Microsoft Corp. is investigating reports that attackers are exploiting two previously unknown vulnerabilities in Exchange Server, a technology many organizations rely on to send and receive email. Microsoft says it is expediting work on software patches to plug the security holes. In the meantime, it is urging a subset of Exchange customers to enable a setting that could help mitigate ongoing attacks.
Someone has recently created a large number of fake LinkedIn profiles for Chief Information Security Officer (CISO) roles at some of the world’s largest corporations. It’s not clear who’s behind this network of fake CISOs or what their intentions may be. But the fabricated LinkedIn identities are confusing search engine results for CISO roles at major companies, and they are being indexed as gospel by various downstream data-scraping sources.
Three men in the United Kingdom were arrested this month after police responding to an attempted break-in at a residence stopped their car as they fled the scene. The authorities found weapons and a police uniform in the trunk, and say the trio intended to assault a local man and force him to hand over virtual currencies.
The Department of Homeland Security (DHS) is urging states and localities to beef up security around proprietary devices that connect to the Emergency Alert System — a national public warning system used to deliver important emergency information, such as severe weather and AMBER alerts. The DHS warning came in advance of a workshop to be held this weekend at the DEFCON security conference in Las Vegas, where a security researcher is slated to demonstrate multiple weaknesses in the nationwide alert system.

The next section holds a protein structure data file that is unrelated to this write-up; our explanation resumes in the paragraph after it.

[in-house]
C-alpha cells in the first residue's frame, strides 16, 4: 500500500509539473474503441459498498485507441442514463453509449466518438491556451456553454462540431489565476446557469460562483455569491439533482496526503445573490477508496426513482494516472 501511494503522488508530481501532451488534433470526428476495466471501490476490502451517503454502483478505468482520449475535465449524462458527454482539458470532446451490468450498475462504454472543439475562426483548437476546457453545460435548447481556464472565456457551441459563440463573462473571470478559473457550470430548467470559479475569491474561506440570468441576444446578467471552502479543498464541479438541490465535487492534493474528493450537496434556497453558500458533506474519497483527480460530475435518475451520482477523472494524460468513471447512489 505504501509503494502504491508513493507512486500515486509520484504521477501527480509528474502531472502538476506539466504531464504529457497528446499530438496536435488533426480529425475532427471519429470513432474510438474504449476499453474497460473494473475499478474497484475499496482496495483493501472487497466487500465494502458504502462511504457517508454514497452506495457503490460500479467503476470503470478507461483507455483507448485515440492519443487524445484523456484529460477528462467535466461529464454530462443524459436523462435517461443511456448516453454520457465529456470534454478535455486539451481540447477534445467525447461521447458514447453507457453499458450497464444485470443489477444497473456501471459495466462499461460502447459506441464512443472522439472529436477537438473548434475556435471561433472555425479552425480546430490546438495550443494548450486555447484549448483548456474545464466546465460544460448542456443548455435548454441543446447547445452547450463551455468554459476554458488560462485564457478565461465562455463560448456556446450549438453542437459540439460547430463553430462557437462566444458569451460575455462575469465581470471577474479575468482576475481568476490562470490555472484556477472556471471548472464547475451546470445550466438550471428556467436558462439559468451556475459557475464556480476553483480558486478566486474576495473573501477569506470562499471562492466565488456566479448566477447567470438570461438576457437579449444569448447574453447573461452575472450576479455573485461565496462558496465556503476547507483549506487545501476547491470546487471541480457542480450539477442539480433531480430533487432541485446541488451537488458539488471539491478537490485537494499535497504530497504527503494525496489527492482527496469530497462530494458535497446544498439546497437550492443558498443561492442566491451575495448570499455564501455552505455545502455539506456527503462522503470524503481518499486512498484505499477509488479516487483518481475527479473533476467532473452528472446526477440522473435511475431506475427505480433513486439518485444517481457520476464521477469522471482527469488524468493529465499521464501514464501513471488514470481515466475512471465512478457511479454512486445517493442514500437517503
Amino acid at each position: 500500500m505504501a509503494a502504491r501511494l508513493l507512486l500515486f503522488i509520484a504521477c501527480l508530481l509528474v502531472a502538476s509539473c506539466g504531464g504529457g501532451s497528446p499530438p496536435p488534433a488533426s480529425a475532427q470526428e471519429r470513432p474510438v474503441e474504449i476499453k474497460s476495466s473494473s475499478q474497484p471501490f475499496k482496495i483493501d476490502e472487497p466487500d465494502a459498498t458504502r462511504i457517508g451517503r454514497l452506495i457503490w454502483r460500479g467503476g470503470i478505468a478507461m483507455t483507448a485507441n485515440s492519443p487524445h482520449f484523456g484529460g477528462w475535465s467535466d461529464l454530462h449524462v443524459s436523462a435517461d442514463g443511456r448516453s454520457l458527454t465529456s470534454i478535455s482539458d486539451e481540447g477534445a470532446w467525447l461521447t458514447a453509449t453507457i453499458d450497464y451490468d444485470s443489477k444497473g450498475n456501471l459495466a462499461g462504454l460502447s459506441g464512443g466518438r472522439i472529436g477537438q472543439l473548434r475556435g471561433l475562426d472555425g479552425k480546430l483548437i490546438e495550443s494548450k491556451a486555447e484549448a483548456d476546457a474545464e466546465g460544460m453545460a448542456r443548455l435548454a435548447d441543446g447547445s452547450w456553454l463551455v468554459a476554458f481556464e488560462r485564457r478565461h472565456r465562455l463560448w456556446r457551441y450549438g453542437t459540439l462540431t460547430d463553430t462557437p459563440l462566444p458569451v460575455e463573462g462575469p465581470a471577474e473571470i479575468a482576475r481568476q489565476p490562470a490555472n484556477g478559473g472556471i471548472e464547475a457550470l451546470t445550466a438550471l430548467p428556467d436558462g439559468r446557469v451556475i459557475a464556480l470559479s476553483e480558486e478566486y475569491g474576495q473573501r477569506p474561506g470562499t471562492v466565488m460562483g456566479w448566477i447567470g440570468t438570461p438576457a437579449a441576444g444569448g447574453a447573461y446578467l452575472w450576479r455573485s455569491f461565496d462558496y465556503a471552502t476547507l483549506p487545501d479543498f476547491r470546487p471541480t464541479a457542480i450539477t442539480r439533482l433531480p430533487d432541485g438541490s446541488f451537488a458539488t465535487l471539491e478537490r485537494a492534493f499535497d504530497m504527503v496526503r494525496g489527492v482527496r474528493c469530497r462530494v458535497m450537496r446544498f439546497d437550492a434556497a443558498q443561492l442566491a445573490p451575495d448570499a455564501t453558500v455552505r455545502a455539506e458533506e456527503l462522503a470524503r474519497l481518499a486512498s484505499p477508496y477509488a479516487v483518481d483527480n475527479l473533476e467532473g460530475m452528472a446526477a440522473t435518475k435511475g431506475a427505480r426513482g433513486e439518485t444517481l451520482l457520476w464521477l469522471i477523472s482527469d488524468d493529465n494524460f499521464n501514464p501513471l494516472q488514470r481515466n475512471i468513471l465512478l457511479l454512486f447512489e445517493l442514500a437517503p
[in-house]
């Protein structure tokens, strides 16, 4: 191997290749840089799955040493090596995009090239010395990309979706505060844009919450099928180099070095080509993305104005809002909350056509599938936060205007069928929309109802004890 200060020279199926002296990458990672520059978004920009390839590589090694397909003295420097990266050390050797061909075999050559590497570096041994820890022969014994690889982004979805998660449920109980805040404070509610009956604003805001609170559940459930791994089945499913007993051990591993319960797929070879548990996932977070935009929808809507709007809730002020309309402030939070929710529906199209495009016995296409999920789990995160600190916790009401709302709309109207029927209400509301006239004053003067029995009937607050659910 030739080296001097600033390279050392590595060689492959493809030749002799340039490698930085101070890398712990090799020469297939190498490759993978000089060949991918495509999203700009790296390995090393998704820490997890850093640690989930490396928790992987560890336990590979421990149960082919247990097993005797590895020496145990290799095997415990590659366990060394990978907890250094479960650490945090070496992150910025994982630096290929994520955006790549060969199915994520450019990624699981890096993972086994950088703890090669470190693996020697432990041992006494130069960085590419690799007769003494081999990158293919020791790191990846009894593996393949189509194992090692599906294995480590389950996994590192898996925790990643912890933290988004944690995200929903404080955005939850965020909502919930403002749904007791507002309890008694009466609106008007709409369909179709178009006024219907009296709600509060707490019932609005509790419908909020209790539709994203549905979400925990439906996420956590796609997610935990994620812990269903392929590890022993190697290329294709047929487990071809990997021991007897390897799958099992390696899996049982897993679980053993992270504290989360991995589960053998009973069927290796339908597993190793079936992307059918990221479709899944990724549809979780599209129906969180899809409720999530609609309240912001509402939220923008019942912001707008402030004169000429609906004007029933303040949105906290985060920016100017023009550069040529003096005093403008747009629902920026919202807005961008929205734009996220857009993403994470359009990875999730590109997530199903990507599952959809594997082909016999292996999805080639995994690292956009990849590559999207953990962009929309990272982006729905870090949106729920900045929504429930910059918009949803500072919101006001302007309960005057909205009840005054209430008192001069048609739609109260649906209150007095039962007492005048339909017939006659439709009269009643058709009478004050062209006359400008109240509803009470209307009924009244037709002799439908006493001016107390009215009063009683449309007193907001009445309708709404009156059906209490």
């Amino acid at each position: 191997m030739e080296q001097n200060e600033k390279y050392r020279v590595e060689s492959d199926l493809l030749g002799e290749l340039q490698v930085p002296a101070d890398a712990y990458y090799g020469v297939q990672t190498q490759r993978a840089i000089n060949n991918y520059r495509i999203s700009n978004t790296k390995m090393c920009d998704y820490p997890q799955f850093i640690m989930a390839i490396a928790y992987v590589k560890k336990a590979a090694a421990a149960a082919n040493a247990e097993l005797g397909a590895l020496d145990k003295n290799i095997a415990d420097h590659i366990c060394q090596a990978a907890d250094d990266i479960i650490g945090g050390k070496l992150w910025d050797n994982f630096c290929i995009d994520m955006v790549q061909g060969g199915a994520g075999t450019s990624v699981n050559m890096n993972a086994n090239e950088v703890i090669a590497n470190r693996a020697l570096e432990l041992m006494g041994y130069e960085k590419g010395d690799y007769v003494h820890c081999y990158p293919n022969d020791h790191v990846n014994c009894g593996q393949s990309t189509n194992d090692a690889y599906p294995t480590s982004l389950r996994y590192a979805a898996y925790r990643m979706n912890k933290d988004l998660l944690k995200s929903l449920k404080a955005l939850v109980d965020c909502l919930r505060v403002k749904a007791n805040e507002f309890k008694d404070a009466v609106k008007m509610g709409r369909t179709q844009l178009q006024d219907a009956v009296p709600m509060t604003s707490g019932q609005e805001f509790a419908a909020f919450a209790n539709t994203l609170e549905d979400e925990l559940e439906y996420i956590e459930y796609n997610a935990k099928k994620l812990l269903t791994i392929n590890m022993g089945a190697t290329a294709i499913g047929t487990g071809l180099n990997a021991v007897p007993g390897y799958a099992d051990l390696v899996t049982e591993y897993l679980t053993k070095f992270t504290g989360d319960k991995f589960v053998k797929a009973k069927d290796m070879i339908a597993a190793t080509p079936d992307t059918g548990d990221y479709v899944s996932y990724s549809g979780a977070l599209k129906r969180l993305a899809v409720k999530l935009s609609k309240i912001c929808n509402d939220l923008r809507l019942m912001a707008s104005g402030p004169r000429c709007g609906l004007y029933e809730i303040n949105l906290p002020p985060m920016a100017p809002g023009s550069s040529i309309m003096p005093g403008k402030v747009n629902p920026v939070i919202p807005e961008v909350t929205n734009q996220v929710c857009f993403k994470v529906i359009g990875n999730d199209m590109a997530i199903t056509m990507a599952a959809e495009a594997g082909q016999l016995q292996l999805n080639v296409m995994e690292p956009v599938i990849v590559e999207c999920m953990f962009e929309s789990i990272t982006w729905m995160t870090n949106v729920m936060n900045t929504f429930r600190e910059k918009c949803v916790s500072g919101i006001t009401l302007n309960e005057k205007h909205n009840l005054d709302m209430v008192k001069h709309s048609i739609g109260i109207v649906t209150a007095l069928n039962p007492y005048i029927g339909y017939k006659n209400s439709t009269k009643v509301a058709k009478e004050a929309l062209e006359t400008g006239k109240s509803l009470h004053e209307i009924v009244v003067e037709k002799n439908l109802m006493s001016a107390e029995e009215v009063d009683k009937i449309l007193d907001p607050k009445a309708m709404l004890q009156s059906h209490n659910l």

A cybersecurity firm says it has intercepted a large, unique stolen data set containing the names, addresses, email addresses, phone numbers, Social Security Numbers and dates of birth on nearly 23 million Americans. The firm’s analysis of the data suggests it corresponds to current and former customers of AT&T. The telecommunications giant stopped short of saying the data wasn’t theirs, but it maintains the records do not appear to have come from its systems and may be tied to a previous data incident at another company.
A class action lawsuit has been filed against big-three consumer credit bureau Experian over reports that the company did little to prevent identity thieves from hijacking consumer accounts. The legal filing cites liberally from an investigation KrebsOnSecurity published in July, which found that identity thieves were able to assume control over existing Experian accounts simply by signing up for new accounts using the victim’s personal information and a different email address.
Email scammers sent an Uber to the home of an 80-year-old woman who responded to a well-timed email scam, in a bid to make sure she went to the bank and wired money to the fraudsters. In this case, the woman figured out she was being scammed before embarking for the bank, but her story is a chilling reminder of how far crooks will go these days to rip people off.
With the recent demise of several popular “proxy” services that let cybercriminals route their malicious traffic through hacked PCs, there is now something of a supply chain crisis gripping the underbelly of the Internet. Compounding the problem, several remaining malware-based proxy services have chosen to block new registrations to avoid swamping their networks with a sudden influx of customers.
U.S. state and federal investigators are being inundated with reports from people who’ve lost hundreds of thousands or millions of dollars in connection with a complex investment scam known as “pig butchering,” wherein people are lured by flirtatious strangers online into investing in cryptocurrency trading platforms that eventually seize any funds when victims try to cash out.
The latest Jan. 6 committee hearing on Tuesday examined the role of conspiracy theory communities like 8kun[.]top and TheDonald[.]win in helping to organize and galvanize supporters who responded to former President Trump’s invitation to “be wild” in Washington, D.C. on that chaotic day. At the same time the committee was hearing video testimony from 8kun founder Jim Watkins, 8kun and a slew of similar websites were suddenly yanked offline. Watkins suggested the outage was somehow related to the work of the committee, but the truth is KrebsOnSecurity was responsible and the timing was pure coincidence.